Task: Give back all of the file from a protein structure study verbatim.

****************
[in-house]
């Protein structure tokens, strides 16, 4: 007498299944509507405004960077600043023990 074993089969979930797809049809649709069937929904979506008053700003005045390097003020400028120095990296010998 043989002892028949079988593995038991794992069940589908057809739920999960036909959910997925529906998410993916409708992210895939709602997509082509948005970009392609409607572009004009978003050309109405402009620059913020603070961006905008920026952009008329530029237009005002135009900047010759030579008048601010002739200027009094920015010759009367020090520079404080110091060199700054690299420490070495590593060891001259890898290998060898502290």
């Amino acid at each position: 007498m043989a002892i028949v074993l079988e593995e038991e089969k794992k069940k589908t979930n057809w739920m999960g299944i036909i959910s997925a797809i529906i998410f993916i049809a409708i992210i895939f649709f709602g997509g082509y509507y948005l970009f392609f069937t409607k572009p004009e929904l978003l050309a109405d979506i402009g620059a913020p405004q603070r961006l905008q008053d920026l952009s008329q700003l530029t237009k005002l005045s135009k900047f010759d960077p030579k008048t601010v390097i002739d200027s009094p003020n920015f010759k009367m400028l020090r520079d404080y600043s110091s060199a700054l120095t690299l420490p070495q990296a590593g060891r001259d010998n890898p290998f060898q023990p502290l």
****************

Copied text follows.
[in-house]
């Protein structure tokens, strides 16, 4: 007498299944509507405004960077600043023990 074993089969979930797809049809649709069937929904979506008053700003005045390097003020400028120095990296010998 043989002892028949079988593995038991794992069940589908057809739920999960036909959910997925529906998410993916409708992210895939709602997509082509948005970009392609409607572009004009978003050309109405402009620059913020603070961006905008920026952009008329530029237009005002135009900047010759030579008048601010002739200027009094920015010759009367020090520079404080110091060199700054690299420490070495590593060891001259890898290998060898502290």
């Amino acid at each position: 007498m043989a002892i028949v074993l079988e593995e038991e089969k794992k069940k589908t979930n057809w739920m999960g299944i036909i959910s997925a797809i529906i998410f993916i049809a409708i992210i895939f649709f709602g997509g082509y509507y948005l970009f392609f069937t409607k572009p004009e929904l978003l050309a109405d979506i402009g620059a913020p405004q603070r961006l905008q008053d920026l952009s008329q700003l530029t237009k005002l005045s135009k900047f010759d960077p030579k008048t601010v390097i002739d200027s009094p003020n920015f010759k009367m400028l020090r520079d404080y600043s110091s060199a700054l120095t690299l420490p070495q990296a590593g060891r001259d010998n890898p290998f060898q023990p502290l």